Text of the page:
[Editor’s note: The following is from the December 2012 issue of NTEN:Change, NTEN’s quarterly journal for nonprofit leaders. Read the complete issue on “Collaboration” when you subscribe to the journal for free!]
By Rachel Weidinger, Upwell
Developing a High Touch, Human Platform for Collaboration
At Upwell, we’re inventing a new way to work together. We’re a nonprofit, data-driven social media PR agency with one client, the ocean, and one goal: more people talking about the ocean. It’s our mission to make the ocean more famous online. Competition is real in the marine conservation space. “Blue” orgs get a small fraction of environment funding. With just a year and about $1 million to prove our model, this pilot project (incubated by Ocean Conservancy) had no choice but to invent a new way to collaborate. Taking on this project felt like jumping off a cliff.
In my past work life, incentives made it too easy to focus on my own small slice of the pie. I struggled frequently, though I was often successful at bridging boundaries. At Upwell I wanted to hack the competitive dynamic, to disrupt the nonprofit communications “institutionitis” that keeps our heads down and focused on building our own email list, optimizing clicky action, and thinking of the people on our lists as statistics. Our philosophy at Upwell is that we’re part of a big ocean team that includes marine conservation organizations, marine scientists, and ocean activists. Our competition is Justin Bieber, not each other.
single items of online content, such as a tweet, a blog post, etc., that contain one of our mission key words.
Attention on ocean issues is the currency of our collaboration. “Sharability” is the mechanics of how we make attention abundant. We monitor keywords in social media, determining a baseline of attention for the ocean and seven marine conservation topics: sharks, whales, overfishing, sustainable seafood, ocean acidification, marine protected areas, and the Gulf of Mexico. We work to spike the level of online attention focused on each of these issues. Instead of awareness, list-building, advocacy or fundraising campaigns, we run attention campaigns. We measure the success of the campaigns based on the number of social mentions they generate, and how much they elevate the baseline of attention for each issue.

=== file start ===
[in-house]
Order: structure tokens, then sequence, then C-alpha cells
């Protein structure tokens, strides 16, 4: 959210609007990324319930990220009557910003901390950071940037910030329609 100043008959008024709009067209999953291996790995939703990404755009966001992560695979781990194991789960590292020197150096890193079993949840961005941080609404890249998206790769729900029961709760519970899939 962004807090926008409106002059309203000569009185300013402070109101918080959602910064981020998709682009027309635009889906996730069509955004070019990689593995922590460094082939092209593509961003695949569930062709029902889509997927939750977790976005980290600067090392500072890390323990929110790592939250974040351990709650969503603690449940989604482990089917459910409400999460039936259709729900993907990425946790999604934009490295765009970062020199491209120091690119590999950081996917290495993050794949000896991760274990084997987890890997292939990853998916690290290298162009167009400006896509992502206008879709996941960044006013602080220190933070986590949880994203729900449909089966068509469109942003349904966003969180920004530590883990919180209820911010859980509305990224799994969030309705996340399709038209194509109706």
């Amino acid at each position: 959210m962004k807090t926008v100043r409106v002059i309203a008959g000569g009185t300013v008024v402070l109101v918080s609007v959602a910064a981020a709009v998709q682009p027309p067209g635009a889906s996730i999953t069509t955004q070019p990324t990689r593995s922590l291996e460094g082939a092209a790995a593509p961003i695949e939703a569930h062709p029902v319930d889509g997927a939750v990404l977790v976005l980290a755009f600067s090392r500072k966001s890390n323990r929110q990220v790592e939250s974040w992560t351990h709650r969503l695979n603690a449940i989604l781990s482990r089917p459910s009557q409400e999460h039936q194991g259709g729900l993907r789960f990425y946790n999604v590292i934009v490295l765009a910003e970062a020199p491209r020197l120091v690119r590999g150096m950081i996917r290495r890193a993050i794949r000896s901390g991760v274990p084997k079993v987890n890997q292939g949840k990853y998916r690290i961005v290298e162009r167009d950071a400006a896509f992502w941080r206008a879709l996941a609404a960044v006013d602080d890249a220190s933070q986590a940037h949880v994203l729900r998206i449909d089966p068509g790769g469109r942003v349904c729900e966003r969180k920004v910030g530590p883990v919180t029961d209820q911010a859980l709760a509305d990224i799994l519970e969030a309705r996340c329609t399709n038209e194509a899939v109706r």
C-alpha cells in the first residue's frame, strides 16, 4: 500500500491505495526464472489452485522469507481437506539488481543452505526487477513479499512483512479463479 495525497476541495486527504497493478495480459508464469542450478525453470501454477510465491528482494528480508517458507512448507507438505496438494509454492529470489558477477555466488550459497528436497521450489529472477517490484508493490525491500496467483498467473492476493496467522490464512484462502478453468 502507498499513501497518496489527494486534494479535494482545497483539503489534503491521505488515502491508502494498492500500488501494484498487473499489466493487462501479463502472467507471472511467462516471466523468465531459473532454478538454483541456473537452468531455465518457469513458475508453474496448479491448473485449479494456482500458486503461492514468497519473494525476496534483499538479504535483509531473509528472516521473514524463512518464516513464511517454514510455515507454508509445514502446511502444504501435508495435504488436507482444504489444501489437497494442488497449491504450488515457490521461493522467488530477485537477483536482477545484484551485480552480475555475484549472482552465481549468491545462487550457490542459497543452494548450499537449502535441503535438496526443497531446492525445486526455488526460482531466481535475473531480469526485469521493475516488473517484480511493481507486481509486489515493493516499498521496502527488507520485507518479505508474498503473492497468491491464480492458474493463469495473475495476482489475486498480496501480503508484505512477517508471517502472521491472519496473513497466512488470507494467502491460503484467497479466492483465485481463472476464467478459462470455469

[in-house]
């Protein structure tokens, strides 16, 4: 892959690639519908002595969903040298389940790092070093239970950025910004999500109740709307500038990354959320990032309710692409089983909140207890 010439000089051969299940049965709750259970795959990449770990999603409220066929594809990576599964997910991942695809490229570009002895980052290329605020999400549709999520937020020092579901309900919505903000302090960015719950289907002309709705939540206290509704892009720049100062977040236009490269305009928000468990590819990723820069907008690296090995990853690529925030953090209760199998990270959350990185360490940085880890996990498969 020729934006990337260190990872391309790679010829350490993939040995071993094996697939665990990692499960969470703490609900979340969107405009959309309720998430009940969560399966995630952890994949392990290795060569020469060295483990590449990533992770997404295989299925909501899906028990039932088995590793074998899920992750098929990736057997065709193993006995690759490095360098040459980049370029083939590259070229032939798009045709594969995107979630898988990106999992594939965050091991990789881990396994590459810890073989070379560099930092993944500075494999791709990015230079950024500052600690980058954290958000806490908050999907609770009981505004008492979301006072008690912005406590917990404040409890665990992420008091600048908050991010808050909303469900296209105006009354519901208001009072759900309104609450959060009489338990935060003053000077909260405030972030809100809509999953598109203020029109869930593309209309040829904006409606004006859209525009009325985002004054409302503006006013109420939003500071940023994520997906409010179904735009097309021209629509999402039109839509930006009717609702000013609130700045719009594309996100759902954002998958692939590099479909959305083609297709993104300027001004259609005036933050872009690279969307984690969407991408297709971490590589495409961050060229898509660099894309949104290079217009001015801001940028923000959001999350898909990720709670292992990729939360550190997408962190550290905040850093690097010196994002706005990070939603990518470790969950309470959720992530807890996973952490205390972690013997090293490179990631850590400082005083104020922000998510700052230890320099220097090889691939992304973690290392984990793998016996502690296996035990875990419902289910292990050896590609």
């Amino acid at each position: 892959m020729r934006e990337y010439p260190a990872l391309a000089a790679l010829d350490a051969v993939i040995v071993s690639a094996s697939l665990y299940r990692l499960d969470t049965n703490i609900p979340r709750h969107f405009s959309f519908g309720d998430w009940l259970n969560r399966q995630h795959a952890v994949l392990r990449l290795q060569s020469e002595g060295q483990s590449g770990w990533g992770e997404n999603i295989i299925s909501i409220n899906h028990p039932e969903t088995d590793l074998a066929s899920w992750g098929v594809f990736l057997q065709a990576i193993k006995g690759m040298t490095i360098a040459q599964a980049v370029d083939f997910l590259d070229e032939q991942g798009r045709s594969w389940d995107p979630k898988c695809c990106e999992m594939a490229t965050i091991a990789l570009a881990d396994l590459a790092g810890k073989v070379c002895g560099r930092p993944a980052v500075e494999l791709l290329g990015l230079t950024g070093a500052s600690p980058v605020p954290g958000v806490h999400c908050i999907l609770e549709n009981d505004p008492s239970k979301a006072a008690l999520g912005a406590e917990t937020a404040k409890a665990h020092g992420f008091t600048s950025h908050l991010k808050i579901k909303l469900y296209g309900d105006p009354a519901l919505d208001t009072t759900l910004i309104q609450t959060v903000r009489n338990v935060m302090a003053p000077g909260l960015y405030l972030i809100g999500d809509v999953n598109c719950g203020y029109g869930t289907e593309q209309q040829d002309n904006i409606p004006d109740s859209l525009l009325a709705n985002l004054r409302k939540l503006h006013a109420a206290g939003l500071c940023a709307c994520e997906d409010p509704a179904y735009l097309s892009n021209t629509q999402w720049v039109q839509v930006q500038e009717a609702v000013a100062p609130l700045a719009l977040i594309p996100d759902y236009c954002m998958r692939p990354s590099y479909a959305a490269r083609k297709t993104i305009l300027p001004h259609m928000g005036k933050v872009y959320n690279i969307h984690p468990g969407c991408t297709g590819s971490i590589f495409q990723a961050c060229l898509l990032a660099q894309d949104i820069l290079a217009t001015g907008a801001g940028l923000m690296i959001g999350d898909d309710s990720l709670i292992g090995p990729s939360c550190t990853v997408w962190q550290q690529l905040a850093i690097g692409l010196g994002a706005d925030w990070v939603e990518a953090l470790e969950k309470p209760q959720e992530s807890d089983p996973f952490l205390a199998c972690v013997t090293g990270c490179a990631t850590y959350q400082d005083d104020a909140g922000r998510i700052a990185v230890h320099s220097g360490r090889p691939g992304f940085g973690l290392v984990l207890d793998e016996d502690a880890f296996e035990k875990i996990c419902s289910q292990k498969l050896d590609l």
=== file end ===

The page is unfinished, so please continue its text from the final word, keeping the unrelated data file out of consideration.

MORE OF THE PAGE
As Upwell has evolved, so have our models for collaboration. For example, leading up to World Oceans Day (June 8), we strategized all sorts of bridging campaigns to amplify the messages of our informal network of marine conservation professionals. Unfortunately, when it came time to roll the campaigns, many organizations couldn’t participate. Their organizational list building goals for that day were a higher priority. Our social mentions from World Ocean Day were unremarkable.
So we tried a different tack. Instead of asking marine conservation organizations to collaborate on messaging, we facilitated their sharing campaigns and messaging ideas with each other, and provided tips and data to help them with their organizational campaigns. And instead of trying to create a new event, we decided to piggyback on one that was already getting a lot of attention.
Discovery Channel’s annual Shark Week has a reputation among conservationists as being sensationalist. It also brings the single biggest spike in attention for three years running to ALL of the eight marine conservation topics we monitor. If you’re campaigning on ocean issues, Shark Week is the best chance all year to expand your audience. Plus, we discovered that the bulk of the online conversation is by fans talking about how they love sharks, and think they’re awesome. It turns out, Shark Week is a massive shark fan convention online, and a huge opportunity for conservationists.
We decided to host a series of “Sharkinars” for organizations. During each brief webinar, we shared our analysis in quick, memorable bites, and asked organizations (if they felt comfortable) to share their Shark Week campaign plans and challenges. Rather than asking the Sharkinar participants to add their plans to a wiki (which we knew they would be too busy to do), we took notes about participants’ plans, dug up working links ourselves, and curated them in a toolkit, which we shared after the call. We’re big believers in high touch sharing, not just asking people to drop stuff in.
The kind of collaboration that works for us involves surfacing shared interests, disparate resources, and the elbow grease of getting it all organized.
Once Shark Week was over, we tracked our aggregate impact with our social mention tracking system in Radian6, and shared the impact with the Sharkinar participants. The result: we blew away our own expectations of what was possible in terms of raising the baseline conversation, increasing social mentions, and facilitating collaboration in the marine conservation sector. We learned that the kind of collaboration that works for us involves surfacing shared interests, disparate resources, and the elbow grease of getting it all organized. When we frame our work as competitive, we miss the chance to gently collaborate for a much bigger impact, like we facilitated during Shark Week.
I suspect that as do-gooders, we can do better by each other. Part of the framework of Upwell is a reaction to all of the institutional processes that keep us from working together, and from initiating, creating, and making real collaborations with our peers. I want to abandon the frame that keeps us from being our most expansive, network-building, big listening, and hopeful selves at our desks. We don’t have to work alone.